I just spent the last week doing our annual post-Christmas purge, and it is as if you took my thoughts out of my head and wrote them down! I can totally relate to just wanting to watch the Goonies- it is emotionally exhausting to make 7,000 little tiny decisions! Every year I vow not to let this happen again, and every year it does. How, I ask, how?
    PS-Thank you for taking a stand on bows! Every good little Southern girl needs at least one more.

  13. melissa gray says:

    I definitely like to hold on to things that I “think” are nice but have no place or reason to be in my home. I get that from my dad. However, being married to a person who cannot even throw away packaging that an item came in has made me change my ways. Unfortunately, it’s hard to tell in our house because everything I do gets undone by my husband. We started purging before Christmas, but unfortunatley I only walked away with one garbage bag of stuff from the kids playroom. I think now that the holidays have passed it’s time to get a little more scrupulous and really go through things with a fine tooth comb.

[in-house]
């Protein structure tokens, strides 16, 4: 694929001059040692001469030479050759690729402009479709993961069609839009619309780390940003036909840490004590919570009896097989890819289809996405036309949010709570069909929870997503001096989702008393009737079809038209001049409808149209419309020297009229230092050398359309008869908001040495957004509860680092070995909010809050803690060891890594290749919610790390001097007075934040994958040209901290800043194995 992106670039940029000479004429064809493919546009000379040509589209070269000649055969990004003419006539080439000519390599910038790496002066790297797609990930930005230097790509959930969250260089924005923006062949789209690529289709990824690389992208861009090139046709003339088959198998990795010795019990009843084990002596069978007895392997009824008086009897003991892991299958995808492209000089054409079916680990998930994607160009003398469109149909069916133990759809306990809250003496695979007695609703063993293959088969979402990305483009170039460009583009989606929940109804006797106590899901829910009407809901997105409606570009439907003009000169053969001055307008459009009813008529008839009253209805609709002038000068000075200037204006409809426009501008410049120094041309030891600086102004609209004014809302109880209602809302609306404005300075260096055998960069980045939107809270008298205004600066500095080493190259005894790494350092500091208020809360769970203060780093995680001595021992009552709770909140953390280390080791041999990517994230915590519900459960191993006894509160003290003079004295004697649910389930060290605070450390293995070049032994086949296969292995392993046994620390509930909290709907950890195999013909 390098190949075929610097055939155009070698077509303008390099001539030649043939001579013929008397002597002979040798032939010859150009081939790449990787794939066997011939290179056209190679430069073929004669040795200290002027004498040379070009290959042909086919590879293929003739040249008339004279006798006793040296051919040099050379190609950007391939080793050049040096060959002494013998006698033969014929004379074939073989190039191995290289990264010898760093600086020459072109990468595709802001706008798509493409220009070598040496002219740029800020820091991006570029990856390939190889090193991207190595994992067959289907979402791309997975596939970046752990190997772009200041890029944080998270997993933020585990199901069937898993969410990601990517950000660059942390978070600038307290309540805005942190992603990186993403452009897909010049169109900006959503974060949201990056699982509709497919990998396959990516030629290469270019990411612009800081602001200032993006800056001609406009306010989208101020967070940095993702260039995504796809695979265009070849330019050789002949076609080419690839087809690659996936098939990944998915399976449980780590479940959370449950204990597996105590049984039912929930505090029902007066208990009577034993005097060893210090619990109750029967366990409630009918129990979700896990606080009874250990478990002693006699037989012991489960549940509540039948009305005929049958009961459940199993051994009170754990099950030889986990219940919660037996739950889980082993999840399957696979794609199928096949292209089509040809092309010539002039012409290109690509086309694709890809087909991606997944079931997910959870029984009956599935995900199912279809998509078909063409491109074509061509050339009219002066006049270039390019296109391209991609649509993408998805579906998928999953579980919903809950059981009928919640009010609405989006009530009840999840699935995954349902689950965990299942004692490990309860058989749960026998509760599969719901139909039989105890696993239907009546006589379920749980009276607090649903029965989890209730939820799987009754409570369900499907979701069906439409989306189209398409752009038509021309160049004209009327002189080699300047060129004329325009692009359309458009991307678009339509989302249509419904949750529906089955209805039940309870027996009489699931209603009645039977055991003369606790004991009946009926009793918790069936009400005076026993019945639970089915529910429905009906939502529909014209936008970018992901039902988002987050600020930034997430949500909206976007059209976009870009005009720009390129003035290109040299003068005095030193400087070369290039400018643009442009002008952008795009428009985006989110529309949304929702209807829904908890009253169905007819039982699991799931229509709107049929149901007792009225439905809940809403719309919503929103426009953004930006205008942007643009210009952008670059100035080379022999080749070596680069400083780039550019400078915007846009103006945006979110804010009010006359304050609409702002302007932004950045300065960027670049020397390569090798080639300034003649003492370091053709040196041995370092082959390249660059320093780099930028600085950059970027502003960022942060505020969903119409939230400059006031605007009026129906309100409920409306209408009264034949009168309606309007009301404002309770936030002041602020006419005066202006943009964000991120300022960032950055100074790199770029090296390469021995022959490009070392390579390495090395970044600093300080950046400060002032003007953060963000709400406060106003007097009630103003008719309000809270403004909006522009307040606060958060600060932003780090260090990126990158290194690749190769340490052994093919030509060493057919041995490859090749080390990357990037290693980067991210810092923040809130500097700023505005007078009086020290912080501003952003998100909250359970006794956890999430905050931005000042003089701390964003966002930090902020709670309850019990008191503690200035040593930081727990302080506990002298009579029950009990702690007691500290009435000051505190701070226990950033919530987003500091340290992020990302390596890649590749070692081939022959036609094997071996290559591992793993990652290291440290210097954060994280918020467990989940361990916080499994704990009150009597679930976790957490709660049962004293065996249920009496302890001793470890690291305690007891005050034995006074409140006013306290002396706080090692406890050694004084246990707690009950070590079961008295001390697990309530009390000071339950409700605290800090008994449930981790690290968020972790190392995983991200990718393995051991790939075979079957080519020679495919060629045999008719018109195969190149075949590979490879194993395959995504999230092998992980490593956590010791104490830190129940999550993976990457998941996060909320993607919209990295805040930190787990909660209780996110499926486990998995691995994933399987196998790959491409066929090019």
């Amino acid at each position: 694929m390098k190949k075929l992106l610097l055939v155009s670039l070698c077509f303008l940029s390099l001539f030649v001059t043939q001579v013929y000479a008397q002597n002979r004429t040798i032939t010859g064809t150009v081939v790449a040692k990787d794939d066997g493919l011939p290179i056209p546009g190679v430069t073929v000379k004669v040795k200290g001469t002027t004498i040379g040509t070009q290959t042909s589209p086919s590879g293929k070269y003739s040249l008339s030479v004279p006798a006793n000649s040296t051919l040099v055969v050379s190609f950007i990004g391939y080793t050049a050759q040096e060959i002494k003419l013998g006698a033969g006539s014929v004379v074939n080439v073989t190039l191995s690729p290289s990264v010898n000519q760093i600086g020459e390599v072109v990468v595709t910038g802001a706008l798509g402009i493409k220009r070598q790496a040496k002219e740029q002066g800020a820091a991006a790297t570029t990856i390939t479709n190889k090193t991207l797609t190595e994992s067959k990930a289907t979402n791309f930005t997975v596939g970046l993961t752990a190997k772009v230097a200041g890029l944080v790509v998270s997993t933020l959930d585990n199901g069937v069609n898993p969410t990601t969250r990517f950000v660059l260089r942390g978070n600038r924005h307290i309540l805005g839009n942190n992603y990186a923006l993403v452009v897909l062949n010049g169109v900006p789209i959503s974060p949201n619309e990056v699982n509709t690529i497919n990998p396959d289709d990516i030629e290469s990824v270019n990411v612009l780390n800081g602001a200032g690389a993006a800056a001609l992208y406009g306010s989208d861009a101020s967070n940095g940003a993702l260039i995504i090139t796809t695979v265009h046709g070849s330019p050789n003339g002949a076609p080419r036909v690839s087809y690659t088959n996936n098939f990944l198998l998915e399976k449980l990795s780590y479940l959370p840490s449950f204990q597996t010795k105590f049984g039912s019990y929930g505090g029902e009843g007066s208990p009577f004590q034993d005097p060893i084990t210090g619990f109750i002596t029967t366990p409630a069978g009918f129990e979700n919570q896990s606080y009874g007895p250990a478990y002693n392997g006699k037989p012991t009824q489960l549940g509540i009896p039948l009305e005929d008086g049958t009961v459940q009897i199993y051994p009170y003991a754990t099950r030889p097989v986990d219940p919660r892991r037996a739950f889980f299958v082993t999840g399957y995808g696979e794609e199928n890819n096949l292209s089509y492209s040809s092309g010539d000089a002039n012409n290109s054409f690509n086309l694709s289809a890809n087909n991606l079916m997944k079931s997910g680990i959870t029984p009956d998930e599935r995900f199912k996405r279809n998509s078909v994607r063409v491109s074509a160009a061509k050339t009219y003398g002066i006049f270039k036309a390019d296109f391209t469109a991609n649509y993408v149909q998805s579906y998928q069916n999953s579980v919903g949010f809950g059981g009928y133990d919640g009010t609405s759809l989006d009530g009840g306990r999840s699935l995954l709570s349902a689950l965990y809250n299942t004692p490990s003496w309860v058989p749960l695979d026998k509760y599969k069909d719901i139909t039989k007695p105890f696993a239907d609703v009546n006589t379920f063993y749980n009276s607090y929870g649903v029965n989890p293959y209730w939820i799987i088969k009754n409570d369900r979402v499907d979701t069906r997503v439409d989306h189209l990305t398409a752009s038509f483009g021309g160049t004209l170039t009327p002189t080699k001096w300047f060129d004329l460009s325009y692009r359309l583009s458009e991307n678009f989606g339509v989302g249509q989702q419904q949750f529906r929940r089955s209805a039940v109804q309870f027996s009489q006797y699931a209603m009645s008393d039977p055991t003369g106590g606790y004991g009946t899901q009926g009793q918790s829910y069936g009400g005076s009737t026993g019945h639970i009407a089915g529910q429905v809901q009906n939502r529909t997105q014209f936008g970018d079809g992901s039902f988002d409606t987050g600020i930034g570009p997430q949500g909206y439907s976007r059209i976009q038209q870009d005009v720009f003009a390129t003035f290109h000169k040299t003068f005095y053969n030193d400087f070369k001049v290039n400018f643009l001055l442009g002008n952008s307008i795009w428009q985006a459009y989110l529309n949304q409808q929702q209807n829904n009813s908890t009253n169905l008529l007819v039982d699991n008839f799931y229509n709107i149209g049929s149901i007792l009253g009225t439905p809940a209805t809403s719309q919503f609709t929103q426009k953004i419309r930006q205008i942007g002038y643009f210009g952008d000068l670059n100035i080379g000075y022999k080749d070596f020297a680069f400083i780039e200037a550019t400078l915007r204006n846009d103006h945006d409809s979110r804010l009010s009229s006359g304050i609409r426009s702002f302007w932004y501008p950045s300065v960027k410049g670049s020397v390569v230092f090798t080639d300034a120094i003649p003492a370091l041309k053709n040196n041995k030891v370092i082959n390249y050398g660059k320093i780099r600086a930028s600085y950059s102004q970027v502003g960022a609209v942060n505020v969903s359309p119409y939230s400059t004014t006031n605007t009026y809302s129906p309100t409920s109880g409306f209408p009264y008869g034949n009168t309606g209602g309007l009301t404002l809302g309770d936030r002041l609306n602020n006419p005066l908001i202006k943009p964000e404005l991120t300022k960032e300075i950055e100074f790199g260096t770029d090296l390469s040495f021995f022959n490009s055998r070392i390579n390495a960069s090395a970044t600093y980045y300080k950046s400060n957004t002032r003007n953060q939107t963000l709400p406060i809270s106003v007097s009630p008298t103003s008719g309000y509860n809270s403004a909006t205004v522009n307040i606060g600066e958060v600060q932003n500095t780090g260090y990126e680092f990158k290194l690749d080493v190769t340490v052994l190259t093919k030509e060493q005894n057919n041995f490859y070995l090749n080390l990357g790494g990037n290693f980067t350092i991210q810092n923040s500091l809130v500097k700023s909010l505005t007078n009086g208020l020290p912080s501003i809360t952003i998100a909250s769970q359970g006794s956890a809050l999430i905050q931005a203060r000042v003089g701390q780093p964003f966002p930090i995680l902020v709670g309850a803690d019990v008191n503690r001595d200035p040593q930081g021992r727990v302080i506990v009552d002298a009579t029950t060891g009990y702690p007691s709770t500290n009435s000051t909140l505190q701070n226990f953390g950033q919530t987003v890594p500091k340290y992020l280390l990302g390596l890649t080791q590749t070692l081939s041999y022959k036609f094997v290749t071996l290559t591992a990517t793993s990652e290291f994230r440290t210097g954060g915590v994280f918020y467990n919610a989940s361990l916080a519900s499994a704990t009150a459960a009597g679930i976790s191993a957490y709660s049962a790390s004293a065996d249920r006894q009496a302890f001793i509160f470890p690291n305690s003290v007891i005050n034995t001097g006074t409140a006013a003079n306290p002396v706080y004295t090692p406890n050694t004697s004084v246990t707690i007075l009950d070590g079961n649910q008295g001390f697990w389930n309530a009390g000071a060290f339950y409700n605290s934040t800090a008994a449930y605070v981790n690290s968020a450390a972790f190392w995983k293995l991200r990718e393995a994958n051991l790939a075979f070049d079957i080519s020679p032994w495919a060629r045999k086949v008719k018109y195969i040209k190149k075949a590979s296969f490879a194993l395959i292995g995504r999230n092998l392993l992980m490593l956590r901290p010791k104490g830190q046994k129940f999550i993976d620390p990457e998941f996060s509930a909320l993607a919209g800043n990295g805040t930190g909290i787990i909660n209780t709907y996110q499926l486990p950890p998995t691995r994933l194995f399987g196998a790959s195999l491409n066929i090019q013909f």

14. Vikki Koss says:

    If you double up your hanging rods, one on top of another, you will not believe how much more space you have for clothing! Since my daughter is still small, I leave the ones below empty for now and have toys down on the floor but she likes to put what she will wear to school the next day on the bottom rod so that she can reach it easily the next morning. You’ve inspired me to purge, purge, purge!

  15. Sandy says: